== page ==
I recently read an article by freelance writer Rob Boffard, who I’ve worked with many times over the last few years, lamenting the fact that so many editors don’t respond to emails from journalists.
Of course, I immediately assumed that he was writing about me and started feeling a little sick when I thought about the unread emails by said writer (and others) sitting in my inbox. It really hit home when I thought back to a press event I went to and met a journalist whose email I know I hadn’t replied to. On apologising, he replied, “It’s ok. You’re just one of those editors who doesn’t reply. Sue said the same thing.”
Crap. I’m one of those people.
Rob’s post made this stomach-punching realisation even more unavoidable and got me thinking about a few things that I experience as being both client/editor and supplier on a daily basis. In particular, not replying to emails from journalists.
At the same time Rob’s article made me a little less guilt-burdened: “Yay! I’m not the only horrible human being in the world”. It confirmed my suspicions that I’m not the only editor with such selfish and thoughtless email etiquette. Although Rob assures me that I’m not the editor he’s talking about, I think we all know he’s too smart to overtly admit it (even if I’m only one player in a team of editors he has to deal with).
So what do I do all day? I’m an editor in the content marketing industry and work on a range of websites, projects and publications for corporate clients. What this means is that I am simultaneously client and supplier.
I’m the supplier of content marketing services to my clients and in turn work with a range of suppliers such as freelance writers, photographers and designers. In this instance I become the client.
On an average day I probably receive about 100-150 emails. I probably send about 50, but sometimes this number has gone as high as 100. These are mostly responses to client requests and mails related to stuff that needs to be briefed, checked or confirmed. I have no idea how many emails people on bigger projects usually receive, but in my books, that’s a lot of emails. And while I strive for inbox zero, there have been times when I’ve had about 234 Unread emails – much to the horror of the obsessive compulsives in my life.
How do you get anything done with that number hanging over you? I cope, I think.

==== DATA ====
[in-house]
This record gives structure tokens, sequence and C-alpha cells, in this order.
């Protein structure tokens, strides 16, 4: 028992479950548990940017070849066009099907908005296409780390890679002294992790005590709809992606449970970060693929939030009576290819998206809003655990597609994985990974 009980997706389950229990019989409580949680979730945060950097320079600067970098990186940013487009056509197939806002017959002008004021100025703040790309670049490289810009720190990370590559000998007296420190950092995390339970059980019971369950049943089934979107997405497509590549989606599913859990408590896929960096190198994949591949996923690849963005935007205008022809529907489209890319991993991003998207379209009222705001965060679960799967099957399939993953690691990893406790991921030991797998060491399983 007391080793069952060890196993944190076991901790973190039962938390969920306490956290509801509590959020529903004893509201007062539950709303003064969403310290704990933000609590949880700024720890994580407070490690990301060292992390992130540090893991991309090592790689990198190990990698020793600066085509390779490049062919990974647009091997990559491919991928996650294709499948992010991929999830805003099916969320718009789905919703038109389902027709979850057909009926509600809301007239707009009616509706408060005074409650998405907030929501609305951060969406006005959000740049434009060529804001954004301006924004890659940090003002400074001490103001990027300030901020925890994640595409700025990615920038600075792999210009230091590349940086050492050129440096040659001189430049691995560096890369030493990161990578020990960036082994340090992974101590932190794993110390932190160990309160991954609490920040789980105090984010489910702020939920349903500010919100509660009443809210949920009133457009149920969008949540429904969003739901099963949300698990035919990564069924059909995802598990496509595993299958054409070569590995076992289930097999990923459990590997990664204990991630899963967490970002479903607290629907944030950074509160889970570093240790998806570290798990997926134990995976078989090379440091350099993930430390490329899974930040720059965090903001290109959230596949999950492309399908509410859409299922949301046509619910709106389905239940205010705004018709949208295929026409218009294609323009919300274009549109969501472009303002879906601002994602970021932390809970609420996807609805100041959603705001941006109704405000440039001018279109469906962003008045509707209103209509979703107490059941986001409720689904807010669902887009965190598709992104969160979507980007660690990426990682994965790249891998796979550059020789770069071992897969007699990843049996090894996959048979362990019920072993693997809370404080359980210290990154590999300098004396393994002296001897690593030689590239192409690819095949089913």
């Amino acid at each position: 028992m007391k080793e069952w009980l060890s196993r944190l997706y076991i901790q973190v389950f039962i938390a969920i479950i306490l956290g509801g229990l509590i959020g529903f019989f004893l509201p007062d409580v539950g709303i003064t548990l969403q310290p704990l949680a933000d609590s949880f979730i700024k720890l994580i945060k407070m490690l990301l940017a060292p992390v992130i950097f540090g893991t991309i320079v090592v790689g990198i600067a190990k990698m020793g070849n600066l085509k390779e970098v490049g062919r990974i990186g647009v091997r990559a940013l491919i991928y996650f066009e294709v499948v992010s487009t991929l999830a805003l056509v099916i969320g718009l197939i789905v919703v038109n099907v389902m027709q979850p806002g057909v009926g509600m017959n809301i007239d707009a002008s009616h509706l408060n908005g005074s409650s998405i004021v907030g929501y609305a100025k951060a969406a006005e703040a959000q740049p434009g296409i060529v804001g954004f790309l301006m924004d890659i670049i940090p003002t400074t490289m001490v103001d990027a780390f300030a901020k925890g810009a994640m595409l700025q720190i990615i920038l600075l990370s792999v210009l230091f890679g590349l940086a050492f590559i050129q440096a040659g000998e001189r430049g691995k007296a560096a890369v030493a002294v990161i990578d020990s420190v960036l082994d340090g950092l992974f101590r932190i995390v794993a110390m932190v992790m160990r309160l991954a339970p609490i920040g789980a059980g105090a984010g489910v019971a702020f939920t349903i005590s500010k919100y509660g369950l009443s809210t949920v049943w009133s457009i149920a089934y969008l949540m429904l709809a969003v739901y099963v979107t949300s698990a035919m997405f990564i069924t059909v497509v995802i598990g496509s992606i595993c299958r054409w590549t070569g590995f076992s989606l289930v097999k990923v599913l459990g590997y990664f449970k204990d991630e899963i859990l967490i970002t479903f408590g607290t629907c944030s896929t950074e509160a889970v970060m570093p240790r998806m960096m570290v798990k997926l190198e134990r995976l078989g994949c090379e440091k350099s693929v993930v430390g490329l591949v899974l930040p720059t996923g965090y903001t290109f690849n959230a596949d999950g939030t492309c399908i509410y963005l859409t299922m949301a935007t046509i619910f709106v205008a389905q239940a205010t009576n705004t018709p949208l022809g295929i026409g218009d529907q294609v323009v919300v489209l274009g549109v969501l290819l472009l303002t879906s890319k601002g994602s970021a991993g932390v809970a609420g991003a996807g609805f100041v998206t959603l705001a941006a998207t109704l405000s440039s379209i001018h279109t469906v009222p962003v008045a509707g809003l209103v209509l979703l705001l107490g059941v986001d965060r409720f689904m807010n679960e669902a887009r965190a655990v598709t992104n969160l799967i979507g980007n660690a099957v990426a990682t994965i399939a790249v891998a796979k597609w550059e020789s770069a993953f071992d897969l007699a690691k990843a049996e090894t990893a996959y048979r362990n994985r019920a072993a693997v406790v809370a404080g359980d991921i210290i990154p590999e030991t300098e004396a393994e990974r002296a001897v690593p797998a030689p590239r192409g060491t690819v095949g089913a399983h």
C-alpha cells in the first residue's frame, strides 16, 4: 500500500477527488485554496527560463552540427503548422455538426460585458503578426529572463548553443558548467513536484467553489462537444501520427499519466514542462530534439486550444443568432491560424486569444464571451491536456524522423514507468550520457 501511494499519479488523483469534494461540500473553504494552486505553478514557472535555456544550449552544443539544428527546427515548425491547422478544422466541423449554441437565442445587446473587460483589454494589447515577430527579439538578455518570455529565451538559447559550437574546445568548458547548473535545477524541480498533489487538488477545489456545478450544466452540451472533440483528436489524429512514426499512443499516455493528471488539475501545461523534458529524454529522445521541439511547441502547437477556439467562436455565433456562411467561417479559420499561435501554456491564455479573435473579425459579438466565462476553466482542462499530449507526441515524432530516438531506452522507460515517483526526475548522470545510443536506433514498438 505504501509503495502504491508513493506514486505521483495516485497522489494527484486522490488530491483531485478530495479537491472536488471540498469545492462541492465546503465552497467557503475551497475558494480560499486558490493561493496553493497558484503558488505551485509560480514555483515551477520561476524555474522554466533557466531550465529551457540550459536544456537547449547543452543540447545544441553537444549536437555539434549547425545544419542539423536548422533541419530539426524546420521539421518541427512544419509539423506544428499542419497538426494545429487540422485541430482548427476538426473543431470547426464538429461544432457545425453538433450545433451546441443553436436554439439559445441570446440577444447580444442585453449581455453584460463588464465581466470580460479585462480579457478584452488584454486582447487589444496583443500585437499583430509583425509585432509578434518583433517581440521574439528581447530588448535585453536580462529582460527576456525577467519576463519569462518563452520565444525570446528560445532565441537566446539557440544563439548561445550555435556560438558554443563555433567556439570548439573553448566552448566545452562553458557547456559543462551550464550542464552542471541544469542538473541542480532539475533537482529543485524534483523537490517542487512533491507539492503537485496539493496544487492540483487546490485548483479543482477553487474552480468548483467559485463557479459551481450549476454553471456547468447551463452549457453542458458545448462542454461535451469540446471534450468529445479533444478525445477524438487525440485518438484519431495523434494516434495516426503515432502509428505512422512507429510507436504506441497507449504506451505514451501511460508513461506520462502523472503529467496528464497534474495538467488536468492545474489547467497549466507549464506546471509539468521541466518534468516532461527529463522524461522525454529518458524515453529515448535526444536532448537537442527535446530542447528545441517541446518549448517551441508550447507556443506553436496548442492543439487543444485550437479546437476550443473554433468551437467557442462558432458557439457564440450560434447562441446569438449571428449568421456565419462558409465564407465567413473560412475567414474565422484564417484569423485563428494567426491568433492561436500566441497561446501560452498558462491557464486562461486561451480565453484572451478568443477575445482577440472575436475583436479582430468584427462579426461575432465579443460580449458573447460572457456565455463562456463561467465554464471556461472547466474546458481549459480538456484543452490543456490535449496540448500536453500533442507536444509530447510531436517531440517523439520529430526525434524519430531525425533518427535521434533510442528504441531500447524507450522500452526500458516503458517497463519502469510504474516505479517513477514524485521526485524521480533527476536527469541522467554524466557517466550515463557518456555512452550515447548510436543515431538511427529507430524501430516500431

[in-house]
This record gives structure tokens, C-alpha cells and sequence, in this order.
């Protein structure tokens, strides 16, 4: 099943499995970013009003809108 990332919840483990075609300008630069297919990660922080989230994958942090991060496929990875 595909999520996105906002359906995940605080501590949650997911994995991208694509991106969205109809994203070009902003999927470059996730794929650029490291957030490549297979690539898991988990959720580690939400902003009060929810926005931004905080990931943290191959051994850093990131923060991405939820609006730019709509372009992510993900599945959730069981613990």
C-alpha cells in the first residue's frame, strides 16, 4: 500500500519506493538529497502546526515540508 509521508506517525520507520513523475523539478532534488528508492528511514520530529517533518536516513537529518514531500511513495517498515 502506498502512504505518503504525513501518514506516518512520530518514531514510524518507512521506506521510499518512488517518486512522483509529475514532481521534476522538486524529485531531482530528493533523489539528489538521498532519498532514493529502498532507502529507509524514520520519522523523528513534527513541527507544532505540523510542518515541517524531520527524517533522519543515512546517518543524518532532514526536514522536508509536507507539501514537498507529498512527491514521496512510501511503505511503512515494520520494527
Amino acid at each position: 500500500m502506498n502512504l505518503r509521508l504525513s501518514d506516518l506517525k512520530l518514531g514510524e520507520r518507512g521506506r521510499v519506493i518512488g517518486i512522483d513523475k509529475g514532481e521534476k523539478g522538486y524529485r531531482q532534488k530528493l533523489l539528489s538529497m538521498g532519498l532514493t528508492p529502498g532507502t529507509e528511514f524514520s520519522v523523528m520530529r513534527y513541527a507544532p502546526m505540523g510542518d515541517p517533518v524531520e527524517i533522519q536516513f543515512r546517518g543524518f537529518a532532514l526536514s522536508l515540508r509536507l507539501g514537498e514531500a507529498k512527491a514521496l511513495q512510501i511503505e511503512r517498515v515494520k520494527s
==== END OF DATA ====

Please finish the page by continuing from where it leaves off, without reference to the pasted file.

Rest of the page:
When dealing with that volume of correspondence, unfortunately non-urgent freelance pitches often disappear in the quagmire of my inbox. Indeed, even critical emails including awesome copy supplied on due date have mysteriously vanished into the depths of my inbox without even a ripple, prompting one of those awkward “Where’s that copy you were supposed to supply last week” emails followed by a forwarded mail of the exact same email that was sent last week.
This makes me a lot more understanding when I send emails to my clients and they don’t respond – sometimes for days and even weeks. Even though they’ve briefed me and are paying me for the work I’m doing. I know that sometimes what I am supplying is yet another sardine in the swarming shoal of emails – the numbers make it hard to catch the good fish.
When it comes to freelancers who I’ve been particularly bad at responding too, there also sometimes comes a point when I become too embarrassed to reply at all because it’s been months since my last email, hence what Rob describes as radio silence… even though I’m still Tweeting.
Email is a terrible project management system. Sadly in my industry this is still the main way that most people communicate and organise projects. Combine that with the CC THE WORLD mentality and it’s easy to see why stuff goes missing. I’m married to someone in the tech industry and through his influence have discovered great project management tools such as Trello, which I am currently implementing in the work place (albeit with lots of grumbling from colleagues).
Unfortunately email still rules. (As does my husband’s hipster ginger beard.)
I don’t want to be defeatist, but until better systems are standard, in my world at least, I’ve come to terms with the fact that emails will continue to disappear and remain unanswered. Them fishes are squirmy little buggers.
As a client and supplier, I have learned the subtle art of gently and persistently pushing my clients to give me a response, and until I have a better system in place, I guiltily ask that my dear freelancers keep nudging me too.